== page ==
Adaptation and evaluation of the bottle assay for monitoring insecticide resistance in disease vector mosquitoes in the Peruvian Amazon

A - Papers appearing in refereed journals

Perea, E. Z., Leon, R. B., Salcedo, M. P., Brogdon, W. G. and Devine, G. J. 2009. Adaptation and evaluation of the bottle assay for monitoring insecticide resistance in disease vector mosquitoes in the Peruvian Amazon. Malaria Journal. 8, p. 208 (11pp). https://doi.org/10.1186/1475-2875-8-208

AuthorsPerea, E. Z., Leon, R. B., Salcedo, M. P., Brogdon, W. G. and Devine, G. J.
Abstract

Background
The purpose of this study was to establish whether the "bottle assay", a tool for monitoring insecticide resistance in mosquitoes, can complement and augment the capabilities of the established WHO assay, particularly in resource-poor, logistically challenging environments.

Methods
Laboratory reared Aedes aegypti and field collected Anopheles darlingi and Anopheles albimanus were used to assess the suitability of locally sourced solvents and formulated insecticides for use with the bottle assay. Using these adapted protocols, the ability of the bottle assay and the WHO assay to discriminate between deltamethrin-resistant Anopheles albimanus populations was compared. The diagnostic dose of deltamethrin that would identify resistance in currently susceptible populations of An. darlingi and Ae. aegypti was defined. The robustness of the bottle assay during a surveillance exercise in the Amazon was assessed.

Results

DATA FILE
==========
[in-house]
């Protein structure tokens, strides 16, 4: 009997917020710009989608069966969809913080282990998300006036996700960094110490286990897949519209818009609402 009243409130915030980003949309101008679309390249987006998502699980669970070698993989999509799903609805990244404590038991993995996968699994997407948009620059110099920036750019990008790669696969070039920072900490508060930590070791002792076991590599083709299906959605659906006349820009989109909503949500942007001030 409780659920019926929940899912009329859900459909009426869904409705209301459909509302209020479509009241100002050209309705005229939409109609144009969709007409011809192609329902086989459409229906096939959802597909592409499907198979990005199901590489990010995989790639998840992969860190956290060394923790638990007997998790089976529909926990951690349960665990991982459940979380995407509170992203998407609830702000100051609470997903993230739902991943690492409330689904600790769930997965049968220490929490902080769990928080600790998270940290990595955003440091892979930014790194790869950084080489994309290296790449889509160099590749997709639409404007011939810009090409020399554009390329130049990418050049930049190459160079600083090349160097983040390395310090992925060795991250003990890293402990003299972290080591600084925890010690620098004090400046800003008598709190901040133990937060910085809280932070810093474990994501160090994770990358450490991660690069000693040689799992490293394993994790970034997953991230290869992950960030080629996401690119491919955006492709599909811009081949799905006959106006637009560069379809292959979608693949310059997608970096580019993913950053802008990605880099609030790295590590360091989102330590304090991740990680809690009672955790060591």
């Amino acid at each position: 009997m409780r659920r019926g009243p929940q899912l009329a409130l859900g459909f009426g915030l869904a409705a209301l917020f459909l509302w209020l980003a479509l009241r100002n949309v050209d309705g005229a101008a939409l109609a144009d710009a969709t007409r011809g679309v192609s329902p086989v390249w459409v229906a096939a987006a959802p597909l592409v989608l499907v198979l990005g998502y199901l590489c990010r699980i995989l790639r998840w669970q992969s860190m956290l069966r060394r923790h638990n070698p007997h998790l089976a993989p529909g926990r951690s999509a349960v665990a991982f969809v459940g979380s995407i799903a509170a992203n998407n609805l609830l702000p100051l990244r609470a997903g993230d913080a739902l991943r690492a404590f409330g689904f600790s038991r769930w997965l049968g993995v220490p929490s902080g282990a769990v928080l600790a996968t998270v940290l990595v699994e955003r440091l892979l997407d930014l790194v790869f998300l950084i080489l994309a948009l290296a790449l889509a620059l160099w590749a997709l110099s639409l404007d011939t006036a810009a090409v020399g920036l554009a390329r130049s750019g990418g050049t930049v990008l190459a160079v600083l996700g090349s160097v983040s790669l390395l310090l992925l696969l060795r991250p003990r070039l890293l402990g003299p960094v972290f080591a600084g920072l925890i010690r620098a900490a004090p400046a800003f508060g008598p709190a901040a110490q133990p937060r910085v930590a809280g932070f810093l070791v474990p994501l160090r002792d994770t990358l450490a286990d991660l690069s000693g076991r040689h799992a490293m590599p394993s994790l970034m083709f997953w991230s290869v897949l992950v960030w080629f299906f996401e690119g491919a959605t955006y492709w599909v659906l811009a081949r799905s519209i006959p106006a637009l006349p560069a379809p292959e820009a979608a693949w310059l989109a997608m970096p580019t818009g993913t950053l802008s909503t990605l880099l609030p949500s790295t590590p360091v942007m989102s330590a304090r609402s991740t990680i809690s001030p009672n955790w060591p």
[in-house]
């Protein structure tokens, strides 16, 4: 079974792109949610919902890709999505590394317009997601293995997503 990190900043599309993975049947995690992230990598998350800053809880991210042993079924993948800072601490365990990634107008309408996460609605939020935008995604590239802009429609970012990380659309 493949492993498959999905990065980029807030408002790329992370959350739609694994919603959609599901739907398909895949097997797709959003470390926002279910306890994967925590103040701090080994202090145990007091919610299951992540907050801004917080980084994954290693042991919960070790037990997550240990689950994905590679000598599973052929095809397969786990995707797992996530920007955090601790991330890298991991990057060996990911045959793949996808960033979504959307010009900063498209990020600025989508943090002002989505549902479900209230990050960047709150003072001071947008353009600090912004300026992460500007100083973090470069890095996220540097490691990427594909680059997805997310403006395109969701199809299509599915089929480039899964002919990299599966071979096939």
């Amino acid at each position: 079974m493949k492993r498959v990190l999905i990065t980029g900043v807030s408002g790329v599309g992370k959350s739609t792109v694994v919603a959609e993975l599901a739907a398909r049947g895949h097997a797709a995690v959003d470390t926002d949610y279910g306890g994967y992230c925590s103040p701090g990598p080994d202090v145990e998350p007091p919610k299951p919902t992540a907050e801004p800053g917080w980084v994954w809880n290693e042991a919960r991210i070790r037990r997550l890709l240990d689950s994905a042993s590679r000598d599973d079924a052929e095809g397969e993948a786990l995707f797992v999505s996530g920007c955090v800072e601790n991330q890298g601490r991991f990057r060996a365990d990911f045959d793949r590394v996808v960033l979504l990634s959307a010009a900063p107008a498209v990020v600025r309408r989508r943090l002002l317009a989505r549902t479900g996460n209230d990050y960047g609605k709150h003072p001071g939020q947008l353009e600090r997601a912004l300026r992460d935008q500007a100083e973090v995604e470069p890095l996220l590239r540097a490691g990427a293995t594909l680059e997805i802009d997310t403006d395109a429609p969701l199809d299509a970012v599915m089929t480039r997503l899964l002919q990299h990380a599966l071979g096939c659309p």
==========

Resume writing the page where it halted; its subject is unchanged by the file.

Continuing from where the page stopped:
The bottle assay (using technical or formulated material) and the WHO assay were equally able to differentiate deltamethrin-resistant and susceptible An. albimanus populations. A diagnostic dose of 10 μg a.i./bottle was identified as the most sensitive discriminating dose for characterizing resistance in An. darlingi and Ae. aegypti. Treated bottles, prepared using locally sourced solvents and insecticide formulations, can be stored for > 14 days and used three times. Bottles can be stored and transported under local conditions and field-assays can be completed in a single evening.

Conclusion
The flexible and portable nature of the bottle assay and the ready availability of its components make it a potentially robust and useful tool for monitoring insecticide resistance and efficacy in remote areas that require minimal cost tools.

Year of Publication2009
JournalMalaria Journal
Journal citation8, p. 208 (11pp)
Digital Object Identifier (DOI)https://doi.org/10.1186/1475-2875-8-208
Open accessPublished as bronze (free) open access
Funder project or codeCentre for Sustainable Pest and Disease Management (PDM)
Publisher's version
Copyright license
CC BY
Output statusPublished
PublisherBiomed Central Ltd
ISSN1475-2875

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